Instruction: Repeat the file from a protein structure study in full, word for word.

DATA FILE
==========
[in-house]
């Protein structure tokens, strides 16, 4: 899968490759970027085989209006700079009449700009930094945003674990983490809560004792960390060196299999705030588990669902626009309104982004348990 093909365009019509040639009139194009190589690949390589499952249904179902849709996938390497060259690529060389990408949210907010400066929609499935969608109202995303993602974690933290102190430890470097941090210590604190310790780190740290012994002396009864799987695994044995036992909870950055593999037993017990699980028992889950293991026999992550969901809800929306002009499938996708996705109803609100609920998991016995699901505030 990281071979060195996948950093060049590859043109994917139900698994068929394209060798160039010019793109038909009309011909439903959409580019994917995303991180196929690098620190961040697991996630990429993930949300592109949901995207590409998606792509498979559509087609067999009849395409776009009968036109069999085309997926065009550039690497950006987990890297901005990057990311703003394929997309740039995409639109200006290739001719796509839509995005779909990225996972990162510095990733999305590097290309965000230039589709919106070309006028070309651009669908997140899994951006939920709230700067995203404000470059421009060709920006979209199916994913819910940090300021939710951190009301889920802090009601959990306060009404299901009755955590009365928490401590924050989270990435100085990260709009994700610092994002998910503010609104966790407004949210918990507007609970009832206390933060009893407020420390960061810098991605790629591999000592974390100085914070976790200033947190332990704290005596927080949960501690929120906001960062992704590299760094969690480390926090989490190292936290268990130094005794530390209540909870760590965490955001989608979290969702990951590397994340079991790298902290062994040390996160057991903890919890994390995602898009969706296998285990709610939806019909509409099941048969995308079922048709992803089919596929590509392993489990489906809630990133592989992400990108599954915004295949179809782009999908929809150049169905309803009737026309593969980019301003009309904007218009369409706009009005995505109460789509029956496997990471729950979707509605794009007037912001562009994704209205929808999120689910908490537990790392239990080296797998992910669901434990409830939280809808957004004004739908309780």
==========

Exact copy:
[in-house]
């Protein structure tokens, strides 16, 4: 899968490759970027085989209006700079009449700009930094945003674990983490809560004792960390060196299999705030588990669902626009309104982004348990 093909365009019509040639009139194009190589690949390589499952249904179902849709996938390497060259690529060389990408949210907010400066929609499935969608109202995303993602974690933290102190430890470097941090210590604190310790780190740290012994002396009864799987695994044995036992909870950055593999037993017990699980028992889950293991026999992550969901809800929306002009499938996708996705109803609100609920998991016995699901505030 990281071979060195996948950093060049590859043109994917139900698994068929394209060798160039010019793109038909009309011909439903959409580019994917995303991180196929690098620190961040697991996630990429993930949300592109949901995207590409998606792509498979559509087609067999009849395409776009009968036109069999085309997926065009550039690497950006987990890297901005990057990311703003394929997309740039995409639109200006290739001719796509839509995005779909990225996972990162510095990733999305590097290309965000230039589709919106070309006028070309651009669908997140899994951006939920709230700067995203404000470059421009060709920006979209199916994913819910940090300021939710951190009301889920802090009601959990306060009404299901009755955590009365928490401590924050989270990435100085990260709009994700610092994002998910503010609104966790407004949210918990507007609970009832206390933060009893407020420390960061810098991605790629591999000592974390100085914070976790200033947190332990704290005596927080949960501690929120906001960062992704590299760094969690480390926090989490190292936290268990130094005794530390209540909870760590965490955001989608979290969702990951590397994340079991790298902290062994040390996160057991903890919890994390995602898009969706296998285990709610939806019909509409099941048969995308079922048709992803089919596929590509392993489990489906809630990133592989992400990108599954915004295949179809782009999908929809150049169905309803009737026309593969980019301003009309904007218009369409706009009005995505109460789509029956496997990471729950979707509605794009007037912001562009994704209205929808999120689910908490537990790392239990080296797998992910669901434990409830939280809808957004004004739908309780």